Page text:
During the year, we’ve had a whole range of activities, and met in different places. We often use Church House, but we’ve also had a couple of evenings using the games facilities at the Baptist Church, and been able to make use of the Parish Rooms at the Rectory as a base then for going out into Caversham Court Gardens. There may not have been much good weather yet this summer, but we’ve made use of what we’ve had! We even had a night time session in the Gardens early in the year. We’ve built things together (see photo 1). We’ve done craft together (see photo 2). We’ve played lots of different games together – some more active, some more sedentary, but all pretty noisy. We’ve eaten (a lot) together. But most importantly, we’ve spent time together. Where two or three are gathered in my name, Jesus says, I am there in the midst of them. We will be marking the end of the year with a BBQ, to which we will be inviting everyone who has been involved in the Youth Group over the course of the year.
Next year there will inevitably be changes, both in the membership (as this year’s Year 5 are invited to join), but also in the leadership, where there will be some turnover. We really want to make sure that the group stays strong, and so would like to invite anyone who has an interest in helping the Youth Group grow and evolve, to come to a YOUTH GROUP SUPPORTERS’ EVENING: Tuesday 16th July, 8pm, in the Parish Rooms (next to the Rectory). If we have too many for the size of the room – that will be a great problem to have, and we’ll just head up the hill to St Peter’s!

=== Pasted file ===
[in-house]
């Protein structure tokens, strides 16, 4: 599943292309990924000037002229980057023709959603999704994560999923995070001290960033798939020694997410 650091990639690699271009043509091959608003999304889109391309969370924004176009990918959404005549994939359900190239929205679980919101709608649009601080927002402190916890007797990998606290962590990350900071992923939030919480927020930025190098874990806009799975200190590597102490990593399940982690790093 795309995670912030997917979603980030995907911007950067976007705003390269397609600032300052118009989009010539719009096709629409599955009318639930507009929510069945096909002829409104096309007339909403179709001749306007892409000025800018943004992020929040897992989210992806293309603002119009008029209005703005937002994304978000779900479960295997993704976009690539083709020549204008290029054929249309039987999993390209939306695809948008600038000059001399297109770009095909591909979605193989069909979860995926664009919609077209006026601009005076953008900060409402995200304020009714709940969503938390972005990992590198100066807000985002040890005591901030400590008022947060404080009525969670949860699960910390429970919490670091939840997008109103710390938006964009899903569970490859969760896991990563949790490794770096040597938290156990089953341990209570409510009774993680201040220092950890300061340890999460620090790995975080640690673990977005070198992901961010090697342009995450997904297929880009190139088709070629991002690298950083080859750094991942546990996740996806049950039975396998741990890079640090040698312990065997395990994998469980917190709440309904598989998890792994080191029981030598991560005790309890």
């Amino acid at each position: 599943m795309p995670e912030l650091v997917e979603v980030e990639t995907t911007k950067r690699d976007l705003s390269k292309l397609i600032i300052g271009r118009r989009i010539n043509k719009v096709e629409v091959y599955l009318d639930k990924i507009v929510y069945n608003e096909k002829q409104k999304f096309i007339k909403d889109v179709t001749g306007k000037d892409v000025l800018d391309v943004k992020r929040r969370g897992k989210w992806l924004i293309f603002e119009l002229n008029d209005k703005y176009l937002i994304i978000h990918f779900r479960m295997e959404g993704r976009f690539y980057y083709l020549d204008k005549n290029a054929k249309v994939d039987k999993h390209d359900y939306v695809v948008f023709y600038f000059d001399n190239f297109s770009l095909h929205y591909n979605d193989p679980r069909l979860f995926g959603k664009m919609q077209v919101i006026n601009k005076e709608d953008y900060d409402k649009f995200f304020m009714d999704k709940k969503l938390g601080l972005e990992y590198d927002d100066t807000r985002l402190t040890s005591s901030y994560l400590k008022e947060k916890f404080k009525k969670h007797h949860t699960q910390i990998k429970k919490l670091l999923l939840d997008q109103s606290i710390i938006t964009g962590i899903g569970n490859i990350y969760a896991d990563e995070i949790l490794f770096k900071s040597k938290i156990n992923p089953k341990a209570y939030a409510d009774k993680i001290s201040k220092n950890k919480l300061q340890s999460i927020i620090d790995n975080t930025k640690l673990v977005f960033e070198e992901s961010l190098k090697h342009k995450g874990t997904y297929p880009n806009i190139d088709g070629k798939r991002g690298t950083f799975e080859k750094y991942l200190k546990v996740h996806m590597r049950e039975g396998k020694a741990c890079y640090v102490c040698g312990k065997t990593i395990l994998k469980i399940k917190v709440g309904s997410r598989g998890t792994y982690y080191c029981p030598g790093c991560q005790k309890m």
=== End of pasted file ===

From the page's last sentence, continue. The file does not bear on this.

Left: Spaghetti & marshmallows — literally a team building exercise!
Above: Youth Group ‘Christmassy Trees’ on display at St Peter’s Christmas Fair, raising money for the Disasters Emergency Committee.
Please do come along if you would like to hear more and support the group.
If you have any questions or suggestions, please contact firstname.lastname@example.org ☎ 0118 947 3783
Hospitality: Extending our focus
Did you hear recently of the events concerning a non-verbal autistic boy who was asked to leave a service on Evensong in the chapel of Kings College Cambridge because the boy was behaving inappropriately in the chapel staff’s eyes (see an open letter from the boy’s father and the reply from the Dean of Kings)? I wonder what your thoughts are on this scenario? How might you have reacted?
We all want our churches to be welcoming. But it is very easy to not be welcoming to people who don’t fit in with us. How might we pay greater attention to ensure everyone, regardless of need or background, are generously welcomed and placed at the heart of our church life? What areas of our church life, small group life, do we need to change so that we have porous boundaries that make joining in easy for new people? Can we undertake an accessibility audit (much more than physical accessibility) for our churches?